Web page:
Queen Elizabeth has awarded the NHS the UK’s highest award for heroism, the George Cross, as part of its 73rd anniversary celebrations.
This is part of the anniversary celebrations aimed at recognising and celebrating the work of NHS staff across the four nations of the UK, the Queen has praised and championed their “courage, compassion and dedication” over more than 70 years of service.
In a handwritten, heartfelt message, she wrote: “It is with great pleasure, on behalf of a grateful nation, that I award the George Cross to the National Health Services of the United Kingdom.
“This award recognises all NHS staff, past and present, across all disciplines and all four nations.
“Collectively, over more than seven decades, they have supported the people of our country with courage, compassion and dedication, demonstrating the highest standards of public service.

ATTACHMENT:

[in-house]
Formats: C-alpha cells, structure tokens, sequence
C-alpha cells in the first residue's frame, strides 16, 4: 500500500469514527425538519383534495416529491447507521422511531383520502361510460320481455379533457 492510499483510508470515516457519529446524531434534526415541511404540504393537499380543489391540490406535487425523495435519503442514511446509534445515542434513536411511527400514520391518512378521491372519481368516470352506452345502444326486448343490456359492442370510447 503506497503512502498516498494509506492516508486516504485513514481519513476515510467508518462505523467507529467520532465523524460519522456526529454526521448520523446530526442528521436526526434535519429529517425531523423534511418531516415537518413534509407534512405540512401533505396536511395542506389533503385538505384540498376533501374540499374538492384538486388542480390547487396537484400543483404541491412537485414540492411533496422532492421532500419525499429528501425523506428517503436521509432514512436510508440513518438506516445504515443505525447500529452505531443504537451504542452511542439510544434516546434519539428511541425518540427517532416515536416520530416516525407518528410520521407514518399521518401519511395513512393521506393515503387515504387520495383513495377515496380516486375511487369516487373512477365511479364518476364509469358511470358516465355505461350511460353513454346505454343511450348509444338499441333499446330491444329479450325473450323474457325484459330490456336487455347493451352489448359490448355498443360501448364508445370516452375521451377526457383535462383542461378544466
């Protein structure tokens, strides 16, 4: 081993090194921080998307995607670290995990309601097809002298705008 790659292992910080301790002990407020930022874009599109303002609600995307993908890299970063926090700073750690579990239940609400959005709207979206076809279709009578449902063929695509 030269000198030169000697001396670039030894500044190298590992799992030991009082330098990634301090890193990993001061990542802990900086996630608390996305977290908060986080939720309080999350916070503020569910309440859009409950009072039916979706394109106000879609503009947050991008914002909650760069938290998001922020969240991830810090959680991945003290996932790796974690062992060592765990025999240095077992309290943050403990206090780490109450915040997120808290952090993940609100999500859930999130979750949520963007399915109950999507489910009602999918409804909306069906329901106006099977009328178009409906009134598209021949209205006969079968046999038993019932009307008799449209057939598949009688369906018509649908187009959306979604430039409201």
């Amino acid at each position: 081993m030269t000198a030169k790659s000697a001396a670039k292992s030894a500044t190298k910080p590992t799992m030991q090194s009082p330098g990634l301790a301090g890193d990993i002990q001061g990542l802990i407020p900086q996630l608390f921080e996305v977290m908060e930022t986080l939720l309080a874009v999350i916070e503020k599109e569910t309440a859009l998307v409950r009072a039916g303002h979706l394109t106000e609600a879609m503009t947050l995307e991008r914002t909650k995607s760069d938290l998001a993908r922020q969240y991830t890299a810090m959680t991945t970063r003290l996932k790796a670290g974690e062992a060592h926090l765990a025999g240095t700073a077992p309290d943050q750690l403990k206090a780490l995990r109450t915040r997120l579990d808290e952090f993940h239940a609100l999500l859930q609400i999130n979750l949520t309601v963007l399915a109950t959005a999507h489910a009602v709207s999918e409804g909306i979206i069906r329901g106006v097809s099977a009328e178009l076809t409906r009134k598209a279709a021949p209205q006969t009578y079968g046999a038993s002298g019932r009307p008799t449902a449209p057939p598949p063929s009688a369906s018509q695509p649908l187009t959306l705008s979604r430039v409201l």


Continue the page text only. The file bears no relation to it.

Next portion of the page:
“You have the enduring thanks and heartfelt appreciation of us all.”
The George Cross was established by King George VI during the height of the Blitz in September 1940, at the start of the 2nd world war.
The NHS England chief executive Sir Simon Stevens said the award has recognised the “skill and fortitude” of all the staff who have responded to “the greatest challenge this nation has faced since the Second World War”.